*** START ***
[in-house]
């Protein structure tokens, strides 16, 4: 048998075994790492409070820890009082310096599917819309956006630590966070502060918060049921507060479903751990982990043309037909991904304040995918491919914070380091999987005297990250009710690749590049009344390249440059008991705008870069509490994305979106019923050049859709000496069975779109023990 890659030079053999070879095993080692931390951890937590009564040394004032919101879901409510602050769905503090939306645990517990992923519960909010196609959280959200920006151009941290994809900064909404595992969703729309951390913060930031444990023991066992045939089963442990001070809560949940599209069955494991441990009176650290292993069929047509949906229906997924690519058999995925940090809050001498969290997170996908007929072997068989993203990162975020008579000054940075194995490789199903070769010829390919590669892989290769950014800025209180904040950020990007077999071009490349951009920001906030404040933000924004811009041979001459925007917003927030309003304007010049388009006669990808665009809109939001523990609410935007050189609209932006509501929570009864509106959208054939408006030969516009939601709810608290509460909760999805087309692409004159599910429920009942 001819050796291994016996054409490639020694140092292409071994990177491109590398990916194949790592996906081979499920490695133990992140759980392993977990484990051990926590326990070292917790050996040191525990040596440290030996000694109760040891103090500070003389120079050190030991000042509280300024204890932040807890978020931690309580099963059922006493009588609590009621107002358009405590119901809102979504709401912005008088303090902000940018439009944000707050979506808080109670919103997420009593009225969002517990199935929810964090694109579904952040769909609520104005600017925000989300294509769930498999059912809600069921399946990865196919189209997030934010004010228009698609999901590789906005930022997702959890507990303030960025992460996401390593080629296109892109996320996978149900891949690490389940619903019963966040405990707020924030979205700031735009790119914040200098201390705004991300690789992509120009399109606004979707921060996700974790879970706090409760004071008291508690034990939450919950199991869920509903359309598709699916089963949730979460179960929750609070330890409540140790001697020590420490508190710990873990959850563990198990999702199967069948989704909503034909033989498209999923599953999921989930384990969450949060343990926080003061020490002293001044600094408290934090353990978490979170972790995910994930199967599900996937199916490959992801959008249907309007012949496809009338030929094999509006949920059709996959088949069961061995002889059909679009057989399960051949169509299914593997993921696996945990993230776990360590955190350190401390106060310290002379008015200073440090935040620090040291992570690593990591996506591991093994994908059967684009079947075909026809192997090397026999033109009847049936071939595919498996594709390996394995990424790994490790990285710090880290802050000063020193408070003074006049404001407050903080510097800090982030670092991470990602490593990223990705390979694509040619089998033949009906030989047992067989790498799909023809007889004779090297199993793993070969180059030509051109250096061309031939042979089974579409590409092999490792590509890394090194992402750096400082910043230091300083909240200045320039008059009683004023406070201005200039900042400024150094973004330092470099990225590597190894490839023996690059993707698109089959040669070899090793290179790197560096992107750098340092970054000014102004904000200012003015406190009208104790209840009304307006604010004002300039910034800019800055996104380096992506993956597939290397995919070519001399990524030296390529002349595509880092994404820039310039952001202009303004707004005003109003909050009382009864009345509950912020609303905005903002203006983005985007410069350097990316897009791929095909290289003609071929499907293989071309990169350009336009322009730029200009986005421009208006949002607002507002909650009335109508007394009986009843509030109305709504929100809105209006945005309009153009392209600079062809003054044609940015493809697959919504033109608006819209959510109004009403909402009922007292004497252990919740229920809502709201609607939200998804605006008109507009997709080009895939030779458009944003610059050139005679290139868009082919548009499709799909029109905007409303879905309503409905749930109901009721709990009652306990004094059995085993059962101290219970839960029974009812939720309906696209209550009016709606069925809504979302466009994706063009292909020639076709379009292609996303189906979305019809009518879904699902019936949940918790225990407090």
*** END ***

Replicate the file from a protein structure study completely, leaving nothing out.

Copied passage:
[in-house]
């Protein structure tokens, strides 16, 4: 048998075994790492409070820890009082310096599917819309956006630590966070502060918060049921507060479903751990982990043309037909991904304040995918491919914070380091999987005297990250009710690749590049009344390249440059008991705008870069509490994305979106019923050049859709000496069975779109023990 890659030079053999070879095993080692931390951890937590009564040394004032919101879901409510602050769905503090939306645990517990992923519960909010196609959280959200920006151009941290994809900064909404595992969703729309951390913060930031444990023991066992045939089963442990001070809560949940599209069955494991441990009176650290292993069929047509949906229906997924690519058999995925940090809050001498969290997170996908007929072997068989993203990162975020008579000054940075194995490789199903070769010829390919590669892989290769950014800025209180904040950020990007077999071009490349951009920001906030404040933000924004811009041979001459925007917003927030309003304007010049388009006669990808665009809109939001523990609410935007050189609209932006509501929570009864509106959208054939408006030969516009939601709810608290509460909760999805087309692409004159599910429920009942 001819050796291994016996054409490639020694140092292409071994990177491109590398990916194949790592996906081979499920490695133990992140759980392993977990484990051990926590326990070292917790050996040191525990040596440290030996000694109760040891103090500070003389120079050190030991000042509280300024204890932040807890978020931690309580099963059922006493009588609590009621107002358009405590119901809102979504709401912005008088303090902000940018439009944000707050979506808080109670919103997420009593009225969002517990199935929810964090694109579904952040769909609520104005600017925000989300294509769930498999059912809600069921399946990865196919189209997030934010004010228009698609999901590789906005930022997702959890507990303030960025992460996401390593080629296109892109996320996978149900891949690490389940619903019963966040405990707020924030979205700031735009790119914040200098201390705004991300690789992509120009399109606004979707921060996700974790879970706090409760004071008291508690034990939450919950199991869920509903359309598709699916089963949730979460179960929750609070330890409540140790001697020590420490508190710990873990959850563990198990999702199967069948989704909503034909033989498209999923599953999921989930384990969450949060343990926080003061020490002293001044600094408290934090353990978490979170972790995910994930199967599900996937199916490959992801959008249907309007012949496809009338030929094999509006949920059709996959088949069961061995002889059909679009057989399960051949169509299914593997993921696996945990993230776990360590955190350190401390106060310290002379008015200073440090935040620090040291992570690593990591996506591991093994994908059967684009079947075909026809192997090397026999033109009847049936071939595919498996594709390996394995990424790994490790990285710090880290802050000063020193408070003074006049404001407050903080510097800090982030670092991470990602490593990223990705390979694509040619089998033949009906030989047992067989790498799909023809007889004779090297199993793993070969180059030509051109250096061309031939042979089974579409590409092999490792590509890394090194992402750096400082910043230091300083909240200045320039008059009683004023406070201005200039900042400024150094973004330092470099990225590597190894490839023996690059993707698109089959040669070899090793290179790197560096992107750098340092970054000014102004904000200012003015406190009208104790209840009304307006604010004002300039910034800019800055996104380096992506993956597939290397995919070519001399990524030296390529002349595509880092994404820039310039952001202009303004707004005003109003909050009382009864009345509950912020609303905005903002203006983005985007410069350097990316897009791929095909290289003609071929499907293989071309990169350009336009322009730029200009986005421009208006949002607002507002909650009335109508007394009986009843509030109305709504929100809105209006945005309009153009392209600079062809003054044609940015493809697959919504033109608006819209959510109004009403909402009922007292004497252990919740229920809502709201609607939200998804605006008109507009997709080009895939030779458009944003610059050139005679290139868009082919548009499709799909029109905007409303879905309503409905749930109901009721709990009652306990004094059995085993059962101290219970839960029974009812939720309906696209209550009016709606069925809504979302466009994706063009292909020639076709379009292609996303189906979305019809009518879904699902019936949940918790225990407090």